Home Canada Vacant home tax deadline pushed back until end of the month

Vacant home tax deadline pushed back until end of the month

by News Desk
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The deadline for Toronto homeowners to declare whether their property is occupied has been extended until the end of the month, Mayor John Torrey has announced.

Homeowners were supposed to file their returns by today and could face a $250 fine for doing so after the deadline.

However, at an unrelated press conference on Thursday, Mayor John Torrey confirmed that the city has extended the deadline to the end of February.

“In the meantime, no fines will be imposed, so I hope people will be encouraged to fill out the form so they don’t have to pay this tax,” Tory said. It will help you avoid a lot of unwanted calls and emails later.”

Torrey said about 84.5% of all households have already made the declaration, meaning tens of thousands of homeowners still have to do the paperwork.

If not submitted by the end of February, the city will consider the home vacant and will impose a tax of 1% of the assessed value on the property tax bill mailed in the spring.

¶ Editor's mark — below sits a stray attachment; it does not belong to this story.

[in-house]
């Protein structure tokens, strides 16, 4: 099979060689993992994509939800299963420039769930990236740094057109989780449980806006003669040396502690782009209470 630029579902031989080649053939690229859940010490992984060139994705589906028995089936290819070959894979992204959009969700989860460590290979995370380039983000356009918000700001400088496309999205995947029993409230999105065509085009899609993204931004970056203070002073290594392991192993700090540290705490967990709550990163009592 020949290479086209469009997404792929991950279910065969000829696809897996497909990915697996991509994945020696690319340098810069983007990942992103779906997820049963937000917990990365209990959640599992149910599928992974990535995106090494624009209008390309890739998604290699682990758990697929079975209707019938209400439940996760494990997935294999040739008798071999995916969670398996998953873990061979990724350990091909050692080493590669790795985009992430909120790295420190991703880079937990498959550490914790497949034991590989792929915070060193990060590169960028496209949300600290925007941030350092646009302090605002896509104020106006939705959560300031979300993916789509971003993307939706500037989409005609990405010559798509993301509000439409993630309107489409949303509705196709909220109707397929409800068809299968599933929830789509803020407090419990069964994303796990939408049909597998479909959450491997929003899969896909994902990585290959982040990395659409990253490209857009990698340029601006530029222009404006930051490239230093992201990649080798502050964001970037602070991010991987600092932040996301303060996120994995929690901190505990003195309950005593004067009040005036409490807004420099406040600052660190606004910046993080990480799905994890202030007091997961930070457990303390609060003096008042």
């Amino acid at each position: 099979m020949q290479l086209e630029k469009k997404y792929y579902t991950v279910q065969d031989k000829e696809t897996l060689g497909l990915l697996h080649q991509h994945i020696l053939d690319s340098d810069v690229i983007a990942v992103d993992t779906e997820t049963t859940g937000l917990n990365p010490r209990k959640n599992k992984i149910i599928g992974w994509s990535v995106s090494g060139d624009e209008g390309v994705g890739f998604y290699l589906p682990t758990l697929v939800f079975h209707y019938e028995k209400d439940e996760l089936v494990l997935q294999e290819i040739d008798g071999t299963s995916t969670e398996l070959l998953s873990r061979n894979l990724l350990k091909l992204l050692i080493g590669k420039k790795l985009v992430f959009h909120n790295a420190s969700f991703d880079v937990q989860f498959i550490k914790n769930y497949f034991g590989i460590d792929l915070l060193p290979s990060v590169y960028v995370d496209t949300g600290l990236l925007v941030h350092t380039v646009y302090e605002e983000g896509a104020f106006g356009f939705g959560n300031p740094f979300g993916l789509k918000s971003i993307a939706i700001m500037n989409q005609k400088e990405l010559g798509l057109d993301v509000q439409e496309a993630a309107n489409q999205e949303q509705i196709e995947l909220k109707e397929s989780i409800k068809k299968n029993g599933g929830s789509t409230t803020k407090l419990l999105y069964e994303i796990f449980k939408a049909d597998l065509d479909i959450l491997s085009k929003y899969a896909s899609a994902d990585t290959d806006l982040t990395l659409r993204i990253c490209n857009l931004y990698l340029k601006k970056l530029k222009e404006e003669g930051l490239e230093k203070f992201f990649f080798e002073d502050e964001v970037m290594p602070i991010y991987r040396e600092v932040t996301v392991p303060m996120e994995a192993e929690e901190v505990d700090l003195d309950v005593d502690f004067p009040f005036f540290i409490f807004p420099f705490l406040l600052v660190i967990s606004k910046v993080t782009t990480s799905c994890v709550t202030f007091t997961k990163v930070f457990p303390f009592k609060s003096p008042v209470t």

Speaking to reporters on Thursday, Torrey emphasized that the purpose of the new vacant home tax is not to generate revenue. I hope you will succeed.

Staff have so far estimated that the tax will bring in $55 million to $66 million annually, with the money directed toward affordable housing initiatives.

“I don’t care if anyone pays this tax when there could be thousands of units back in the housing market in the City of Toronto. Thousands of people would have to pay this tax because people didn’t want to pay this tax.” Think about the difference it would make if the unit became available.

A few months ago, a letter was sent to all homeowners in Toronto asking them to file their returns in writing or online.

If the property does not contain any living units (such as property lockers or parking lots), no declaration is required.

A property is considered vacant if it has not been used as a primary residence by the owner or any other authorized occupant or tenant for a total of 6 months or more in the previous calendar year. The property may also be considered vacant if the owner does not declare occupied status.

All homeowners are required to file a return, but the tax is levied on their primary residence or tax exemption, such as for people who are not home because they are receiving medical treatment or renovations are underway. Does not apply to property. .

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